This is the second part of Margriet's story of her visit to the Galapagos Islands. Click here for the first part.
We hiked across Mosquera Islet seeing many birds up close, including – to my delight – the Blue-footed Boobie. We had watched documentaries about the Galapagos and were thrilled to see these birds in real life, as well as the bright red Sally Lightfoot Crabs scurrying across the black lava rocks, pelicans, swallowtail gulls, and many others.
|Male Frigate Bird|
But this is a National Park and everything is highly protected. You cannot take a rock or a shell or touch anything. And rightly so.
Next we hiked North Seymour Island where the huge Frigate Birds soared overhead and young ones with white heads in perched in trees, looking like bald eagles.
Iguanas live on most islands but they are different species, having adapted to life on each island. Some islands had black iguanas; elsewhere they were yellow or even pink. We also saw the swimming ocean iguanas.
We hiked across Santa Fe and South Plaza islands. Being on a boat allowed us to visit more places but it also had the disadvantage of rocking and bobbing.
However, the biggest thrill for me was being able to swim off the back of the boat. Even after a few excited calls of “Shark!” I couldn’t figure out why it was okay to swim when there were sharks, but I trusted that our guides knew what they were doing.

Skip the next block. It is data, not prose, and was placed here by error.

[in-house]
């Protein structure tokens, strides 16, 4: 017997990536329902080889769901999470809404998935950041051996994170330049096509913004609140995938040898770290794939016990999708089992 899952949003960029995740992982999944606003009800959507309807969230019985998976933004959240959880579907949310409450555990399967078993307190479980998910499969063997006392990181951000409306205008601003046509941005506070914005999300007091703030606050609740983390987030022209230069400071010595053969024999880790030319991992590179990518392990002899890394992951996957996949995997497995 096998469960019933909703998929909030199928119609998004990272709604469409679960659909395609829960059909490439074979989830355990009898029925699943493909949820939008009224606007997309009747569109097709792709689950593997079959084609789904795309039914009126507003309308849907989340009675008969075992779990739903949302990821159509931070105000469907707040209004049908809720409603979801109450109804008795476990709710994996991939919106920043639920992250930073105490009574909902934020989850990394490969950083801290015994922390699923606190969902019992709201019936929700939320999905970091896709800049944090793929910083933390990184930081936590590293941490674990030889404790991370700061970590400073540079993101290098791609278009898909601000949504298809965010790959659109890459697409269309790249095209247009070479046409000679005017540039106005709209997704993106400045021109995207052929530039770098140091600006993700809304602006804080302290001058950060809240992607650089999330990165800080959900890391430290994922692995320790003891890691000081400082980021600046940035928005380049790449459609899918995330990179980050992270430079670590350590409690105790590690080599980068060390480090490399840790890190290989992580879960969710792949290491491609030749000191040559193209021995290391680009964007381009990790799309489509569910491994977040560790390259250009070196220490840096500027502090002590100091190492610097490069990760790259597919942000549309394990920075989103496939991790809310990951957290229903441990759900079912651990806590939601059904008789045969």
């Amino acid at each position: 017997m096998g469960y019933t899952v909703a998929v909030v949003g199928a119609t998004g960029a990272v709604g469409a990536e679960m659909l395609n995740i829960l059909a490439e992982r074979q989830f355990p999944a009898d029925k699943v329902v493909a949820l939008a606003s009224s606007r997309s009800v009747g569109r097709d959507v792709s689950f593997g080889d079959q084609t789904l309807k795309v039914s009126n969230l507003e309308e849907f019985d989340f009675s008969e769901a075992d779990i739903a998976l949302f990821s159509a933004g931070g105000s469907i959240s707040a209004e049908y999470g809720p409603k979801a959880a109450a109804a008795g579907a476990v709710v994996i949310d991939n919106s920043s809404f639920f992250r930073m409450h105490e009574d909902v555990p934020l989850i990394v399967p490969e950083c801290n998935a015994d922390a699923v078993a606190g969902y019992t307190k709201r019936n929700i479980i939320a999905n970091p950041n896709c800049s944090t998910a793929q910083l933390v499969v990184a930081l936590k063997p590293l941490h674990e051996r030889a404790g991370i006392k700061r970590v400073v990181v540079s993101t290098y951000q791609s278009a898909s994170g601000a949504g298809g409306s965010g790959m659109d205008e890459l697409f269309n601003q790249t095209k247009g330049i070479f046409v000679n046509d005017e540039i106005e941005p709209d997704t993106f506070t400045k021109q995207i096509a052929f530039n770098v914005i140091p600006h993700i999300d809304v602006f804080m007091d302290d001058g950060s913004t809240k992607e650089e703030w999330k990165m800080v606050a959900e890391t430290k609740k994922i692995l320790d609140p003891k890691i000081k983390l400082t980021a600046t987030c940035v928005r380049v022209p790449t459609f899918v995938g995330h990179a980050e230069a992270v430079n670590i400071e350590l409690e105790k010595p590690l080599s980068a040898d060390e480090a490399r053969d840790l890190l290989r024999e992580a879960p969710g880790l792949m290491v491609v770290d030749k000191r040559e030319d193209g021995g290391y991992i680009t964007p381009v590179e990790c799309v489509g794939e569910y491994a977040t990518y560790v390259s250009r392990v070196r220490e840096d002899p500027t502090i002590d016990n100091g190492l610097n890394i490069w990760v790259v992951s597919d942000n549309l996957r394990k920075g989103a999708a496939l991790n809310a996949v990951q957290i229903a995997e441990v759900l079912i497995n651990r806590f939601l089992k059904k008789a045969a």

We snorkeled several times, and it was beyond description to be in the ocean and have a large sea lion coming straight at me like a bullet, only to veer off at the last second. At one point two sea lions swam alongside me on either side. I watched turtles swimming below me, and hundreds and hundreds of colourful fishes like parrot fish.
And sharks. White tip sharks. Pretty cool.
On San Cristobal Island we strolled through the town and it was a bizarre experience to run into two friends from Kelowna!
We visited the Galapagos Interpretation Center. Sweat dripped of our bodies as we just stood still, reading about the violent human history on the islands. The animals really ought to be afraid of humans. They killed over 100,000 turtles and thousands of whales during the mid-1800s to mid-1900s. Nowadays, 97% of the islands is strictly protected as a National Park. All we can do is hope it will always stay this way and that Galapagos’s amazing variety of wildlife, which so well demonstrates its capacity to change and adapt to its natural environment, will be around for generations to come.
Reflecting back on it all, I am very glad to have been able to make this amazing trip and to see these special places on Earth. But it is a very long way to travel, expensive, and a bit overrated. Like ‘Serengeti’ the name ‘Galapagos’ has mysterious allure, but we have visited many places where plants and wildlife have adapted to their environment, and places like Australia’s Great Barrier Reef where we also saw giant tortoises and birds that stayed a foot away from us.
If you can go, do it. But otherwise, savour nature around you anywhere – nature is always incredible and forever adapting.
All photos are Copyright ©Margriet Ruurs